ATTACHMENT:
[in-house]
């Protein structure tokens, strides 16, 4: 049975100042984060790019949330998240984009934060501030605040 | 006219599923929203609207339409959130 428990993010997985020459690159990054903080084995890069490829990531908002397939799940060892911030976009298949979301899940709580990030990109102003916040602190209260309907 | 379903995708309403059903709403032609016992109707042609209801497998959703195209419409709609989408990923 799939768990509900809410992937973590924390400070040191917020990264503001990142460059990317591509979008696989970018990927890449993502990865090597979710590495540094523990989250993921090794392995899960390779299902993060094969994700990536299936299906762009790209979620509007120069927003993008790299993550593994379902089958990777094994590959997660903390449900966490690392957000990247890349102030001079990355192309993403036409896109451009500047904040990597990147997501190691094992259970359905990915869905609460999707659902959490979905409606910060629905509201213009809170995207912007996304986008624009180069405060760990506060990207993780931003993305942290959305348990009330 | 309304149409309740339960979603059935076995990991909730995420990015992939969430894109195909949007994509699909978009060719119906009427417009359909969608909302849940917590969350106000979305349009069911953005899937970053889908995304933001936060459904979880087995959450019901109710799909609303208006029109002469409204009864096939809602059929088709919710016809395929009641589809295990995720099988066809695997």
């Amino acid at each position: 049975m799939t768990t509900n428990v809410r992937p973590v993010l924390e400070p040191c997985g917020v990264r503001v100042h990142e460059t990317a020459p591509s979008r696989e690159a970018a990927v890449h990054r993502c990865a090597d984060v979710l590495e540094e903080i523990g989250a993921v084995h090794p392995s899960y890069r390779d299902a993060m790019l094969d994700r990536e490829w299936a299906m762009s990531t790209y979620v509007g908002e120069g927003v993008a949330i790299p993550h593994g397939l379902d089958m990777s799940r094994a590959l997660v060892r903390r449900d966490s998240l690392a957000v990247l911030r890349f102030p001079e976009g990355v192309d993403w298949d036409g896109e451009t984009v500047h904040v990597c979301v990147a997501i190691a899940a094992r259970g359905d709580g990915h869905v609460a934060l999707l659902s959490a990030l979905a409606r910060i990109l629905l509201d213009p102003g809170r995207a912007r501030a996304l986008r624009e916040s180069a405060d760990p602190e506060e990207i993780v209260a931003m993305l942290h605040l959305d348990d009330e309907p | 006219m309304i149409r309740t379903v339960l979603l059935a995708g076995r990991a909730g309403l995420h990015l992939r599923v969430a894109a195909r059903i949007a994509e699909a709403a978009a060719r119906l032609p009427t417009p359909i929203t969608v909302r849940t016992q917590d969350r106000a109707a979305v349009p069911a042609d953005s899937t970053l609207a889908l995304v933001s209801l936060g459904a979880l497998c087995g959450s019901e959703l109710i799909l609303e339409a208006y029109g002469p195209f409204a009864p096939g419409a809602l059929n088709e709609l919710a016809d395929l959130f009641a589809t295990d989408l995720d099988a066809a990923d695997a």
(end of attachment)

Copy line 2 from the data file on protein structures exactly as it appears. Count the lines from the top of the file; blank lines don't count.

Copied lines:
């Protein structure tokens, strides 16, 4: 049975100042984060790019949330998240984009934060501030605040 | 006219599923929203609207339409959130 428990993010997985020459690159990054903080084995890069490829990531908002397939799940060892911030976009298949979301899940709580990030990109102003916040602190209260309907 | 379903995708309403059903709403032609016992109707042609209801497998959703195209419409709609989408990923 799939768990509900809410992937973590924390400070040191917020990264503001990142460059990317591509979008696989970018990927890449993502990865090597979710590495540094523990989250993921090794392995899960390779299902993060094969994700990536299936299906762009790209979620509007120069927003993008790299993550593994379902089958990777094994590959997660903390449900966490690392957000990247890349102030001079990355192309993403036409896109451009500047904040990597990147997501190691094992259970359905990915869905609460999707659902959490979905409606910060629905509201213009809170995207912007996304986008624009180069405060760990506060990207993780931003993305942290959305348990009330 | 309304149409309740339960979603059935076995990991909730995420990015992939969430894109195909949007994509699909978009060719119906009427417009359909969608909302849940917590969350106000979305349009069911953005899937970053889908995304933001936060459904979880087995959450019901109710799909609303208006029109002469409204009864096939809602059929088709919710016809395929009641589809295990995720099988066809695997």